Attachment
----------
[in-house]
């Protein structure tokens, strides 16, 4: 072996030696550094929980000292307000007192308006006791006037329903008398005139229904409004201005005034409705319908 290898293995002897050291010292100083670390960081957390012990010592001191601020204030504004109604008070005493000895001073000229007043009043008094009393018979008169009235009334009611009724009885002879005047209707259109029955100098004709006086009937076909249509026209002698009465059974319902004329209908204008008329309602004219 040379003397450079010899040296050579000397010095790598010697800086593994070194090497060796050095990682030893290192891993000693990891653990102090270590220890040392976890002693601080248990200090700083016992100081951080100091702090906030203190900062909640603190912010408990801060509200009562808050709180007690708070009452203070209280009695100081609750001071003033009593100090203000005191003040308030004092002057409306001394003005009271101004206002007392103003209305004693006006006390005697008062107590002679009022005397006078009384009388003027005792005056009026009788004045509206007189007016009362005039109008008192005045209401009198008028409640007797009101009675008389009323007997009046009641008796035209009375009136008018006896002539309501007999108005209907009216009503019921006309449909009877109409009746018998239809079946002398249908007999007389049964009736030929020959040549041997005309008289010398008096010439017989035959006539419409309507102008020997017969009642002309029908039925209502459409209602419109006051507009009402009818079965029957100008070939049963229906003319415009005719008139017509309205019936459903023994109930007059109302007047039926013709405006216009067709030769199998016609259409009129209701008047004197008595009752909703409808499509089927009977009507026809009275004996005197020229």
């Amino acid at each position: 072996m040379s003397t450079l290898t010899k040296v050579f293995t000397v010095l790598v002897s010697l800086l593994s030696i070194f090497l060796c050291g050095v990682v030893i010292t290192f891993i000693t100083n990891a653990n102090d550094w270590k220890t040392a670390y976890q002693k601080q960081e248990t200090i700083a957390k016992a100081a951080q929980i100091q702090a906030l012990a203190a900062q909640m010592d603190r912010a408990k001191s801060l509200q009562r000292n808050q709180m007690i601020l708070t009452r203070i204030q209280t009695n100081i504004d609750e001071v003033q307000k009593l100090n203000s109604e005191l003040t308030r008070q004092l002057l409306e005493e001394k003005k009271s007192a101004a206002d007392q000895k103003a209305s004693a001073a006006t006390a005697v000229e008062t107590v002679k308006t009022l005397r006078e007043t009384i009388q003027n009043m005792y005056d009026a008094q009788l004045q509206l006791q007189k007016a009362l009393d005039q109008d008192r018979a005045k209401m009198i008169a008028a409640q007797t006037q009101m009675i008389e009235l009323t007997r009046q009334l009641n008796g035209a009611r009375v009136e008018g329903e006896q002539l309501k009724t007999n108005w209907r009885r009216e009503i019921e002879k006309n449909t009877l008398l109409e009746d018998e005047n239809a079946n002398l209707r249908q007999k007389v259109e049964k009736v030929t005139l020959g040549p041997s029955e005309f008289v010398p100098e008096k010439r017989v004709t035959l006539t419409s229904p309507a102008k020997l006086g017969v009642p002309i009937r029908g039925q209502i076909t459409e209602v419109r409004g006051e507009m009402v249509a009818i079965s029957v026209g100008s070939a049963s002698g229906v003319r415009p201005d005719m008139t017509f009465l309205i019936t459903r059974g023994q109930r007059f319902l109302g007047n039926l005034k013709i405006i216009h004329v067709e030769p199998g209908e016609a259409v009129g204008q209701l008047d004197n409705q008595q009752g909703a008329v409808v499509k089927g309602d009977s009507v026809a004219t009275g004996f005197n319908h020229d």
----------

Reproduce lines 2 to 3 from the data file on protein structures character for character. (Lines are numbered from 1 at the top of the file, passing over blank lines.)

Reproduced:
């Protein structure tokens, strides 16, 4: 072996030696550094929980000292307000007192308006006791006037329903008398005139229904409004201005005034409705319908 290898293995002897050291010292100083670390960081957390012990010592001191601020204030504004109604008070005493000895001073000229007043009043008094009393018979008169009235009334009611009724009885002879005047209707259109029955100098004709006086009937076909249509026209002698009465059974319902004329209908204008008329309602004219 040379003397450079010899040296050579000397010095790598010697800086593994070194090497060796050095990682030893290192891993000693990891653990102090270590220890040392976890002693601080248990200090700083016992100081951080100091702090906030203190900062909640603190912010408990801060509200009562808050709180007690708070009452203070209280009695100081609750001071003033009593100090203000005191003040308030004092002057409306001394003005009271101004206002007392103003209305004693006006006390005697008062107590002679009022005397006078009384009388003027005792005056009026009788004045509206007189007016009362005039109008008192005045209401009198008028409640007797009101009675008389009323007997009046009641008796035209009375009136008018006896002539309501007999108005209907009216009503019921006309449909009877109409009746018998239809079946002398249908007999007389049964009736030929020959040549041997005309008289010398008096010439017989035959006539419409309507102008020997017969009642002309029908039925209502459409209602419109006051507009009402009818079965029957100008070939049963229906003319415009005719008139017509309205019936459903023994109930007059109302007047039926013709405006216009067709030769199998016609259409009129209701008047004197008595009752909703409808499509089927009977009507026809009275004996005197020229």
């Amino acid at each position: 072996m040379s003397t450079l290898t010899k040296v050579f293995t000397v010095l790598v002897s010697l800086l593994s030696i070194f090497l060796c050291g050095v990682v030893i010292t290192f891993i000693t100083n990891a653990n102090d550094w270590k220890t040392a670390y976890q002693k601080q960081e248990t200090i700083a957390k016992a100081a951080q929980i100091q702090a906030l012990a203190a900062q909640m010592d603190r912010a408990k001191s801060l509200q009562r000292n808050q709180m007690i601020l708070t009452r203070i204030q209280t009695n100081i504004d609750e001071v003033q307000k009593l100090n203000s109604e005191l003040t308030r008070q004092l002057l409306e005493e001394k003005k009271s007192a101004a206002d007392q000895k103003a209305s004693a001073a006006t006390a005697v000229e008062t107590v002679k308006t009022l005397r006078e007043t009384i009388q003027n009043m005792y005056d009026a008094q009788l004045q509206l006791q007189k007016a009362l009393d005039q109008d008192r018979a005045k209401m009198i008169a008028a409640q007797t006037q009101m009675i008389e009235l009323t007997r009046q009334l009641n008796g035209a009611r009375v009136e008018g329903e006896q002539l309501k009724t007999n108005w209907r009885r009216e009503i019921e002879k006309n449909t009877l008398l109409e009746d018998e005047n239809a079946n002398l209707r249908q007999k007389v259109e049964k009736v030929t005139l020959g040549p041997s029955e005309f008289v010398p100098e008096k010439r017989v004709t035959l006539t419409s229904p309507a102008k020997l006086g017969v009642p002309i009937r029908g039925q209502i076909t459409e209602v419109r409004g006051e507009m009402v249509a009818i079965s029957v026209g100008s070939a049963s002698g229906v003319r415009p201005d005719m008139t017509f009465l309205i019936t459903r059974g023994q109930r007059f319902l109302g007047n039926l005034k013709i405006i216009h004329v067709e030769p199998g209908e016609a259409v009129g204008q209701l008047d004197n409705q008595q009752g909703a008329v409808v499509k089927g309602d009977s009507v026809a004219t009275g004996f005197n319908h020229d």